at x=xg, the ratio p of the total sediment transport that bypasses the groin is,
∞ 1 d ξ 2
where ξ = ratio of breaking waves given by ξ = exp ( -(γ b h / H x )2 ) , in which Hx = local
root-mean-square (rms) wave height neglecting wave breaking.
Assuming an equilibrium profile (h=Ax2/3), the bypass ratio p is a function of three non-
dimensional parameters and the incident wave angle, namely: xg/Hrms,o, Hrms,o/Lo, A/Hrms,o1/3
and θo. However, the dependence on refraction is weak for small wave angles at breaking.
Fig. 3 illustrates how the bypass ratio depends on normalized groin length and deepwater
wave steepness for a fixed value on A/Hrms,o1/3.
Normalized Groin Length (xg/Hrms,o)
Fig.3. Bypass ratio as a function of normalized groin length and deepwater wave steepness for
Inlet Sediment Storage and Transfer
Cascade includes the Reservoir Model (Kraus 2000) to describe inlet sediment storage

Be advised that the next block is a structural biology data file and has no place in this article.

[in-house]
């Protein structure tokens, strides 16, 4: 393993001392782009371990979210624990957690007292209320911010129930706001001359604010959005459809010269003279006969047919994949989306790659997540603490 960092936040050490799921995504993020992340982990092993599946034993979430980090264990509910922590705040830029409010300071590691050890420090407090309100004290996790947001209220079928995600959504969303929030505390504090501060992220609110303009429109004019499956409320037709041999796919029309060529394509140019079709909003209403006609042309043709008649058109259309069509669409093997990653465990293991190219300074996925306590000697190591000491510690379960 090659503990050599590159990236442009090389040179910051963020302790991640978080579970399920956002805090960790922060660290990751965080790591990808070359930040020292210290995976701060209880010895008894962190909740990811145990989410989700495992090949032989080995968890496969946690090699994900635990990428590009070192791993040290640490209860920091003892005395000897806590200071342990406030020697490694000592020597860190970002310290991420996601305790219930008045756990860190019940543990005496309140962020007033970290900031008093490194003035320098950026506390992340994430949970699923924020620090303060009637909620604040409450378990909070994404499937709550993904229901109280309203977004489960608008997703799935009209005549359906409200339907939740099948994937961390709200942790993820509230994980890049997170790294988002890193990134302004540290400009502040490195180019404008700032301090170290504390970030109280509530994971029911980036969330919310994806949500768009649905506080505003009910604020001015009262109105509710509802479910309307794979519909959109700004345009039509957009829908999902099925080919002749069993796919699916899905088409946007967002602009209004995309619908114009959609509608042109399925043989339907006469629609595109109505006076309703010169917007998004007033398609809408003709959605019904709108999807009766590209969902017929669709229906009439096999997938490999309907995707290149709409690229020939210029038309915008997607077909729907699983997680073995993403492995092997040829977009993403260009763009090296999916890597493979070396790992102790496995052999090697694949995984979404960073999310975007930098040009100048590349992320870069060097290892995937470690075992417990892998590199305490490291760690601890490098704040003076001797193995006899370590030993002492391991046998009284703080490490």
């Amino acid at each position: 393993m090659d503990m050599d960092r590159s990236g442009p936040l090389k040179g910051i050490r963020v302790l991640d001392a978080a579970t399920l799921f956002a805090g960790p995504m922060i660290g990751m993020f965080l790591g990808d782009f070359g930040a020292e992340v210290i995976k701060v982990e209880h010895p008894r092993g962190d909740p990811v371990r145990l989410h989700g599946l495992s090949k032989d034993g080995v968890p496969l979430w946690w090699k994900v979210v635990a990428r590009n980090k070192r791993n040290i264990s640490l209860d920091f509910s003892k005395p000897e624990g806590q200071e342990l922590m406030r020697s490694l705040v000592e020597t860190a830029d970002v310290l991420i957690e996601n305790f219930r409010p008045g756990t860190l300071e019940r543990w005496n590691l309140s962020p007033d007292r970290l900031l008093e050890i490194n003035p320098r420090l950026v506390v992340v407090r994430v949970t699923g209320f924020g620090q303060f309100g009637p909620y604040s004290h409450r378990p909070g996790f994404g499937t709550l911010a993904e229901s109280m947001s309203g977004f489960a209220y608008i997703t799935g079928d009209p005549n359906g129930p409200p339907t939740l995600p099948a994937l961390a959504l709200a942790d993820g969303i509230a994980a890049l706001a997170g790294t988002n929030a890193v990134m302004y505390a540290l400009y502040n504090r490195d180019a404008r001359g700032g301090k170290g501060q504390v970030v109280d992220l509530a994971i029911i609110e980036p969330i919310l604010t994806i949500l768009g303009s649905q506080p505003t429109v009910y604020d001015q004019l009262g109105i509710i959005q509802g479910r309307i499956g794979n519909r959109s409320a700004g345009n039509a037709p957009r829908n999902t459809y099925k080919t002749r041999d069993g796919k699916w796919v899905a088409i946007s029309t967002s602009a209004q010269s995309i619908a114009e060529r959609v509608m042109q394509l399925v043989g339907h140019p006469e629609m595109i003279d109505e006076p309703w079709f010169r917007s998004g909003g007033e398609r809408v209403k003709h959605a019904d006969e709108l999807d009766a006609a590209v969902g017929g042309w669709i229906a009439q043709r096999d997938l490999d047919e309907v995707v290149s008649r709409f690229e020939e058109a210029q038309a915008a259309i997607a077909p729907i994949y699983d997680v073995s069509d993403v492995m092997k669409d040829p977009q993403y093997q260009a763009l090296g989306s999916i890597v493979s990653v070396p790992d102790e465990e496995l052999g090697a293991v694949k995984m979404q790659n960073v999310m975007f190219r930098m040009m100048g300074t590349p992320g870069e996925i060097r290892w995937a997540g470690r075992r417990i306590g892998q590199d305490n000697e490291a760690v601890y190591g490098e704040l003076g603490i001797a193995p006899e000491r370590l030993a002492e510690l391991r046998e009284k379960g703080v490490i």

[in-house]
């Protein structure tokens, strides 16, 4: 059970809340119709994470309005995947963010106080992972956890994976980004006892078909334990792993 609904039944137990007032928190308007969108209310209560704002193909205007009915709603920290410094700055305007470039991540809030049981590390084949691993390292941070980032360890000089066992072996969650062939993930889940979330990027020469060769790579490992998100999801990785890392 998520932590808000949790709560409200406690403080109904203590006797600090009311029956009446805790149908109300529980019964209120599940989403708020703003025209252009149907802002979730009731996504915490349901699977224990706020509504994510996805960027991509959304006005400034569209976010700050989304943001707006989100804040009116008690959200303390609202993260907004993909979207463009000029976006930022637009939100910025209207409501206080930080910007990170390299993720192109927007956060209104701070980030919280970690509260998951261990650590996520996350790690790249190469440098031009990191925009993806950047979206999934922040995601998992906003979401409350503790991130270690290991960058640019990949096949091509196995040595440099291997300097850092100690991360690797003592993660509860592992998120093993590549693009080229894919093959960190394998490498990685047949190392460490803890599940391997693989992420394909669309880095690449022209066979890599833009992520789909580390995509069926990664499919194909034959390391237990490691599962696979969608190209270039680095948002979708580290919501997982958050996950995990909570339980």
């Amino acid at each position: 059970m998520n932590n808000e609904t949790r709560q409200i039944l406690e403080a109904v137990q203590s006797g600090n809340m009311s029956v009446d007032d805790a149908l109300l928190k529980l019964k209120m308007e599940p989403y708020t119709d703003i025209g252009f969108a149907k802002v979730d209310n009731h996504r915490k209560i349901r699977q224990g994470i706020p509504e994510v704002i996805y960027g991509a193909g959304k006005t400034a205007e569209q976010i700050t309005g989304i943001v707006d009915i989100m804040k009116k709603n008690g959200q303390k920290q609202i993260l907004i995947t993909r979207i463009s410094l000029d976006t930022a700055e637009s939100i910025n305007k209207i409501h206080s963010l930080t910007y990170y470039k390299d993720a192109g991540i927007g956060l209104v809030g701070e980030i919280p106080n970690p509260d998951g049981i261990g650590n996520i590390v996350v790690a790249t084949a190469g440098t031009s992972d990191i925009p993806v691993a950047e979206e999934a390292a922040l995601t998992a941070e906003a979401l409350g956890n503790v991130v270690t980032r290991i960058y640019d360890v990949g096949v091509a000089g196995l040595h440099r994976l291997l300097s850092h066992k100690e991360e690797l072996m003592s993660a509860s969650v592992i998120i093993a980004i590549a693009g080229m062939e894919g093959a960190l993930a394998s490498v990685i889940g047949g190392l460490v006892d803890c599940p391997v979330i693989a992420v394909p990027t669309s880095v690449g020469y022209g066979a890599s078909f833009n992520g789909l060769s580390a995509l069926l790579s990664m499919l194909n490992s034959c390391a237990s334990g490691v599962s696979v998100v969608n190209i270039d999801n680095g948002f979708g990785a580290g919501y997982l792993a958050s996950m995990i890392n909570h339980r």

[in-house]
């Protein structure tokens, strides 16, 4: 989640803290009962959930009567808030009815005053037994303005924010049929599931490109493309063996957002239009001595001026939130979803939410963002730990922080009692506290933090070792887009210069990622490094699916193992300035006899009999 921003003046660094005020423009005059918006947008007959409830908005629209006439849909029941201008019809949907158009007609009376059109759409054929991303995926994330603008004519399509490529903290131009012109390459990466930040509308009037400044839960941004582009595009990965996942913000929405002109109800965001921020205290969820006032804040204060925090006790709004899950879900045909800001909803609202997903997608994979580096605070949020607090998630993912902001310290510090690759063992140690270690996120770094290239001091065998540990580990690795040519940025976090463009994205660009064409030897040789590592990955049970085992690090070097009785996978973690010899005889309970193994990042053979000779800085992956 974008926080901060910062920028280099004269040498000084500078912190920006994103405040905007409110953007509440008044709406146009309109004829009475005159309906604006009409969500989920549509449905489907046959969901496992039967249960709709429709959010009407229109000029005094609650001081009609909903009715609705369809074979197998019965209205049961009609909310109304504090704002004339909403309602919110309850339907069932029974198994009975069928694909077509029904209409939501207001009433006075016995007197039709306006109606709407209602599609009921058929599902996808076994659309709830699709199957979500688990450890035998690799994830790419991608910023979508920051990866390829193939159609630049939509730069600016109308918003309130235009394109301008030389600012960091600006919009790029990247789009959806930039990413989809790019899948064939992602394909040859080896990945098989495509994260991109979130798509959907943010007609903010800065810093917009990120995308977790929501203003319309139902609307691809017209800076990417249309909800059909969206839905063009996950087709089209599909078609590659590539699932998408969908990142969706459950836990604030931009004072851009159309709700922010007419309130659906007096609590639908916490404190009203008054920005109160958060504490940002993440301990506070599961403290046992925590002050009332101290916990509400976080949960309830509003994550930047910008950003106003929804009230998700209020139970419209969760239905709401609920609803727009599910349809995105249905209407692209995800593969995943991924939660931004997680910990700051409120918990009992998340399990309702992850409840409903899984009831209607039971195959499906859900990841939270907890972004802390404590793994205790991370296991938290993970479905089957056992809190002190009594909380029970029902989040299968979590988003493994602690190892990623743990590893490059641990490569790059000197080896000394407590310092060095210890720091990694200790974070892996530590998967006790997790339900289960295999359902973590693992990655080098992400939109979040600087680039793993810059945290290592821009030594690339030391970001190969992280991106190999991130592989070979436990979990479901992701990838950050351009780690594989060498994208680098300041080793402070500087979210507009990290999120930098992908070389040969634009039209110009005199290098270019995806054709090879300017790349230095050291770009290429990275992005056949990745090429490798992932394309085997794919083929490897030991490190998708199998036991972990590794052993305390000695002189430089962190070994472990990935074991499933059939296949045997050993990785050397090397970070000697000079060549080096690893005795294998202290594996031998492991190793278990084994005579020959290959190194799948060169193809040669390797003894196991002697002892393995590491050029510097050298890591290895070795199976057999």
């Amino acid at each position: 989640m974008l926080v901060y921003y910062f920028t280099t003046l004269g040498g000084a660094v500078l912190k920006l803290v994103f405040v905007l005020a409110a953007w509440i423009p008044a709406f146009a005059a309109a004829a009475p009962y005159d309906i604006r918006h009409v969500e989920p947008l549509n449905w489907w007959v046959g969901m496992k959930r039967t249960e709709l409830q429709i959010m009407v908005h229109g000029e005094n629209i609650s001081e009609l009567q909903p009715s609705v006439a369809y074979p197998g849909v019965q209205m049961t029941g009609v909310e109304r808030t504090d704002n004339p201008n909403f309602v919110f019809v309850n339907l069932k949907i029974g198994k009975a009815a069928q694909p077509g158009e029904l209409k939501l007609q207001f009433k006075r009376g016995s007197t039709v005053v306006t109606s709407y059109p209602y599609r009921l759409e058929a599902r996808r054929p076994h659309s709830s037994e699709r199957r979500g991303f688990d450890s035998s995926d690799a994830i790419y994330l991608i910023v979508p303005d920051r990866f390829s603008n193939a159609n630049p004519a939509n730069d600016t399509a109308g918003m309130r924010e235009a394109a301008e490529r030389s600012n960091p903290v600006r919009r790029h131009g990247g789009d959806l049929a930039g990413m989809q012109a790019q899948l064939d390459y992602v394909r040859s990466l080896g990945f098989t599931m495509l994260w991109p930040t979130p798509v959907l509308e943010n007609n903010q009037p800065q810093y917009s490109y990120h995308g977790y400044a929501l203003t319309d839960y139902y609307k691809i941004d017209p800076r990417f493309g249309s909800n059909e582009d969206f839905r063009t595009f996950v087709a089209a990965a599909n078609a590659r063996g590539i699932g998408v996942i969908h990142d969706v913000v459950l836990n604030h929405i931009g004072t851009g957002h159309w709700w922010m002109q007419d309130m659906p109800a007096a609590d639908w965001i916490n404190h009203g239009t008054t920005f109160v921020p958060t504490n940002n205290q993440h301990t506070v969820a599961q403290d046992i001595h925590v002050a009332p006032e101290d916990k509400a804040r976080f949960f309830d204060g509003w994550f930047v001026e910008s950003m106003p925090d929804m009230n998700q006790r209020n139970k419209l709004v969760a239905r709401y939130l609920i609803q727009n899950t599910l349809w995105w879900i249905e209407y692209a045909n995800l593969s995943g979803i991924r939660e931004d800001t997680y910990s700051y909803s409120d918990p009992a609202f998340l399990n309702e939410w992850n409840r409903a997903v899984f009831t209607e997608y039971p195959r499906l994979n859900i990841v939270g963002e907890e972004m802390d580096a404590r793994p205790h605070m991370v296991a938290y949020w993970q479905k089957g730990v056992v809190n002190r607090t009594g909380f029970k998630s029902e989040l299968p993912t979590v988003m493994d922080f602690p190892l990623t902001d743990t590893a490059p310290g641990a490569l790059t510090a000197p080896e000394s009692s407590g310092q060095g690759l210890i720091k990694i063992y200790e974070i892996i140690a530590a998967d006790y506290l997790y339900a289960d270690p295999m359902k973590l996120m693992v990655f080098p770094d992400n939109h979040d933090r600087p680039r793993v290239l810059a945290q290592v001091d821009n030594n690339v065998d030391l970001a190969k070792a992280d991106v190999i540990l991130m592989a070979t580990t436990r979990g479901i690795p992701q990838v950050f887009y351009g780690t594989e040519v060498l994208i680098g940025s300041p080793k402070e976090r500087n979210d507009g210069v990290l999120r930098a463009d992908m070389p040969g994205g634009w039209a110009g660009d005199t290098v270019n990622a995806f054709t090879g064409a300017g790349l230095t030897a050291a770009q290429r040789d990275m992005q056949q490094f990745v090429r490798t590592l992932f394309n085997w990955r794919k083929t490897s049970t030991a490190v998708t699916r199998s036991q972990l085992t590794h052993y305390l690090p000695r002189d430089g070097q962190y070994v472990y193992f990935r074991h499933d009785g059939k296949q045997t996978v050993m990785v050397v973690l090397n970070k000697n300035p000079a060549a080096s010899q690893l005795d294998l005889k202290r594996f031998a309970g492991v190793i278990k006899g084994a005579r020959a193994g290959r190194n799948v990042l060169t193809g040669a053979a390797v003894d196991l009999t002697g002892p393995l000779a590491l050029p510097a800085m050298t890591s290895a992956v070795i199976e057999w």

and transfer. The inlet is schematized into distinct morphological units (ebb shoal proper,
bypassing bars, and attachment bars) and formulated relationships for how the sediment
moves between them. Sediment that approaches the inlet and bypasses the jetty is
transported to the ebb shoal. From the ebb shoal, the material is transferred to the
bypassing bar and then further downdrift to the attachment bar. From the attachment bar
the sediment is transported along the shore. Each morphological unit is assumed to have a
certain equilibrium volume for fixed hydrodynamic and sediment conditions. As the
volumes approach equilibrium values, more sediment is transferred downdrift. Kraus
(2000) assumed that the sediment passing through each unit is proportional to the ratio
between the actual volume and the equilibrium volume for the unit. If equilibrium is
Larson, Kraus, and Hanson